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A Small GTPase RHO2 Plays an Important Role in Pre-infection Development in the Rice Blast Pathogen Magnaporthe oryzae

  • Fu, Teng (Division of Bioresource Sciences, and Bioherb Research Institute, Kangwon National University) ;
  • Kim, Joon-Oh (Division of Bioresource Sciences, and Bioherb Research Institute, Kangwon National University) ;
  • Han, Joon-Hee (Division of Bioresource Sciences, and Bioherb Research Institute, Kangwon National University) ;
  • Gumilang, Adiyantara (Division of Bioresource Sciences, and Bioherb Research Institute, Kangwon National University) ;
  • Lee, Yong-Hwan (Department of Agricultural Biotechnology, and Center for Fungal Genetic Resources, Seoul National University) ;
  • Kim, Kyoung Su (Division of Bioresource Sciences, and Bioherb Research Institute, Kangwon National University)
  • Received : 2018.04.18
  • Accepted : 2018.08.21
  • Published : 2018.12.01

Abstract

The rice blast pathogen Magnaporthe oryzae is a global threat to rice production. Here we characterized RHO2 gene (MGG_02457) that belongs to the Rho GTPase family, using a deletion mutant. This mutant ${\Delta}Morho2$ exhibited no defects in conidiation and germination but developed only 6% of appressoria in response to a hydrophobic surface when compared to the wild-type progenitor. This result indicates that MoRHO2 plays a role in appressorium development. Furthermore, exogenous cAMP treatment on the mutant led to appressoria that exhibited abnormal morphology on both hydrophobic and hydrophilic surfaces. These outcomes suggested the involvement of MoRHO2 in cAMP-mediated appressorium development. ${\Delta}Morho2$ mutation also delayed the development of appressorium-like structures (ALS) at hyphal tips on hydrophobic surface, which were also abnormally shaped. These results suggested that MoRHO2 is involved in morphological development of appressoria and ALS from conidia and hyphae, respectively. As expected, ${\Delta}Morho2$ mutant was defective in plant penetration, but was still able to cause lesions, albeit at a reduced rate on wounded plants. These results implied that MoRHO2 plays a role in M. oryzae virulence as well.

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Fig. 1. Domain structure and conserved amino acids of RHO GTPase in M. oryzae. (A) Schematic structure of the small GTP-binding protein domain (IPR005225) in the RHO protein family. The domain structure was predicted using InterProScan. (B) The conserved amino acid sequence alignment of Rho GTPase. G1, G2, G3, G4, G5, switch I, and switch II denote special motifs in the small GTPbinding protein domain. The identity of each protein BLAST search with MoRHO2 is followed by its name.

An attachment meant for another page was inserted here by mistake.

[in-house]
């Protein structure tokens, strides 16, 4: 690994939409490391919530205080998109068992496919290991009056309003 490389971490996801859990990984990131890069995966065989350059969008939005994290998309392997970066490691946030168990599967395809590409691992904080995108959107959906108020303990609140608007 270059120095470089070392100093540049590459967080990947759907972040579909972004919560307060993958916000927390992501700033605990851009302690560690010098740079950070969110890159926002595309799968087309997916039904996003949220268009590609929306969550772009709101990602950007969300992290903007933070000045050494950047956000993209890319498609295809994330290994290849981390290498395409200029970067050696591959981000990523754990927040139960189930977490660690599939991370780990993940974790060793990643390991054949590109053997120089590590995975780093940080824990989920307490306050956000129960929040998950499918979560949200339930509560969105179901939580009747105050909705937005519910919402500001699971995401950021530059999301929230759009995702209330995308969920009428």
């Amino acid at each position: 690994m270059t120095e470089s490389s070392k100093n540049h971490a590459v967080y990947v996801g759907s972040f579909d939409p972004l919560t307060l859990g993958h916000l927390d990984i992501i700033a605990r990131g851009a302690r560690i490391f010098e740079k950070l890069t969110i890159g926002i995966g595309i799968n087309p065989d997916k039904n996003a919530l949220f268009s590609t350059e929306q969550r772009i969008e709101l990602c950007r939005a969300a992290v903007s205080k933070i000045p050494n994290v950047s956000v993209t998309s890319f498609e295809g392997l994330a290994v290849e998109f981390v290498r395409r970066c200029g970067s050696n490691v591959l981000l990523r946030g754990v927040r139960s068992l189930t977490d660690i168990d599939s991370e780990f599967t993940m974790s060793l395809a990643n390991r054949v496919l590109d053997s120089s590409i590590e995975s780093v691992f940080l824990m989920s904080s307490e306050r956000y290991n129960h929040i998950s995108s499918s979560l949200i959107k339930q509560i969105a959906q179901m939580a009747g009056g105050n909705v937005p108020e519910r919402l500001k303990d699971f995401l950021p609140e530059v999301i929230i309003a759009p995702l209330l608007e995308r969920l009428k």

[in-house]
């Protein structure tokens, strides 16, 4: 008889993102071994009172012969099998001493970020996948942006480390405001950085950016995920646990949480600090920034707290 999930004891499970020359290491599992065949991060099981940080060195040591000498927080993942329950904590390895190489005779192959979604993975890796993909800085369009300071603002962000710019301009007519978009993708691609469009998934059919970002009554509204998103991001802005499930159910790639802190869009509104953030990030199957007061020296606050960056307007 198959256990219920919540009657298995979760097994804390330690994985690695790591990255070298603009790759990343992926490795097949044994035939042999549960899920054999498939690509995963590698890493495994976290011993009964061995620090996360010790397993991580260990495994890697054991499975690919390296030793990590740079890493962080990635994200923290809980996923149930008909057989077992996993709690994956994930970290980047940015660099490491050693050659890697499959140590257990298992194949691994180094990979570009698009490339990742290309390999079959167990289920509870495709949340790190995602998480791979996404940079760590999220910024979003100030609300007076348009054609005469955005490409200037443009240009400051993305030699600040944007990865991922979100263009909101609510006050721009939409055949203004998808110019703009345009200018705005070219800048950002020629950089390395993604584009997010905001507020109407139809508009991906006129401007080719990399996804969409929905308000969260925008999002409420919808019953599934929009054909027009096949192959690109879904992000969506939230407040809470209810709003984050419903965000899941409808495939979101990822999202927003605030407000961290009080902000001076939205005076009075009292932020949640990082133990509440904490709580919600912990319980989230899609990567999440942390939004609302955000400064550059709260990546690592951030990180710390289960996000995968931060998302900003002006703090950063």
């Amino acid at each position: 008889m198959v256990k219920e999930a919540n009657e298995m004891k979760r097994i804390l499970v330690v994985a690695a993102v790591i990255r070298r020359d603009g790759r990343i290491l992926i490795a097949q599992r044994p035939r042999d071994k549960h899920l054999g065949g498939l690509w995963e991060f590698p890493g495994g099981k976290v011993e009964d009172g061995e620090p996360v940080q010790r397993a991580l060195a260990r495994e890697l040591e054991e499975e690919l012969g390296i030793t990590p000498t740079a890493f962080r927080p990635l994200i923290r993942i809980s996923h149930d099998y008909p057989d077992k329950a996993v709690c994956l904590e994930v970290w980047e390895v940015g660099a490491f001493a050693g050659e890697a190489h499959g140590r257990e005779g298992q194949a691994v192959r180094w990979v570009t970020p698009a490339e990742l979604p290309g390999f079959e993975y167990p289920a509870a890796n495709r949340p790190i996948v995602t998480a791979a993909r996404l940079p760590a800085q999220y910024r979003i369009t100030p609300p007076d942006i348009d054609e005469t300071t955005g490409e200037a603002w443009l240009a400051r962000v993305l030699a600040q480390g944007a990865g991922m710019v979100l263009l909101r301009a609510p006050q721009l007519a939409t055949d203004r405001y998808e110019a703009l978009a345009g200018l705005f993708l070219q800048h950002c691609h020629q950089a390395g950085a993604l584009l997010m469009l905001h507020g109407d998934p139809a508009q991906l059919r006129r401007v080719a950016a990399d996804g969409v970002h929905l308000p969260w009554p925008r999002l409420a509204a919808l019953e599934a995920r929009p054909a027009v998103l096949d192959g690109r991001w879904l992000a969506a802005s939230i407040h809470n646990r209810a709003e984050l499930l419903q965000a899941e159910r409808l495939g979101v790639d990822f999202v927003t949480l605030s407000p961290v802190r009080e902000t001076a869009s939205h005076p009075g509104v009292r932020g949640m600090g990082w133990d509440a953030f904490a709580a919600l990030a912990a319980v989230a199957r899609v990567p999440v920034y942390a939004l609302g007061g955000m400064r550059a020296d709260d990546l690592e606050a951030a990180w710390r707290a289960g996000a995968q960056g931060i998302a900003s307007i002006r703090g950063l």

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Fig. 2. Phylogenetic analysis and conserved amino acid sequence alignment of MoRHO2 and homologues from other organisms. (A) Phylogenetic analysis among MoRHO2 and homologues. A phylogenetic tree was generated using a neighbor-joining method based on comparing MoRHO2 and its homologues. (B) The conserved amino acid sequence alignment among MoRHO2 and homologues. The identity of each protein BLAST search with MoRHO2 is followed by its name.

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Fig. 3. The expression profile and targeted gene deletion of MoRHO2. (A) The expression profile of MoRHO2 in different developmental stages of M. oryzae. The expression of MoRHO2 was measured during five stages including mycelia (MY), conidia (CO), germinated conidia (GC), appressoria (AP), and infectious hyphae stages in rice leaves (IP). The results were normalized to β-tubulin and presented with a relative value of 1 in MY. (B) The targeted gene knockout of MoRHO2. The knockout strategy used the HPH cassette to replace MoRHO2. (C) The conformation of the MoRHO2 deletion using southern blot analysis. The genomic DNA was digested with HindIII and hybridized with specific probes. (D) Reverse transcription-PCR was used to check the expression of MoRHO2. The total RNA was extracted from wild type, ΔMorho2, and Morho2c samples.

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Fig. 4. Appressorium formation on artificial surfaces. (A) Statistical analysis of appressoria formed on the hydrophobic and hydrophilic surface. Appressorium formation was assessed at 48 h after inoculation. (B) The appressorium morphology on a hydrophobic surface. Appressoria were observed after a 6 h incubation. Scale bar = 20 μm.

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Fig. 5. An appressorium-like structure (ALS) formed on hyphal tips. Hyphal plugs (5 mm in diameter) of wild type, ΔMorho2, and Morho2c samples were placed on hydrophobic surfaces. Photographs were taken after 24 and 36 h. Scale bar = 50 μm.

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Fig. 6. Plant pathogenic assays. (A) The spray assays. The conidial suspension was sprayed onto rice leaves and the leaves were incubated for 7 days. (B) The influence of wounding on disease development. Conidial drops or hyphal plugs (6 mm in diameter) were inoculated onto rice leaves with or without wounding and the leaves were incubated for 2 days.

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Fig. 7. Penetration assays. A conidial suspension of the indicated strains was dropped on rice sheath cells. Photographs were taken at 2 days after inoculation. Scar bar = 50 μm.

Table 1. List of primers used in this study.

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Acknowledgement

Supported by : National Research Foundation of Korea, Ministry of Agriculture, Food and Rural Affairs

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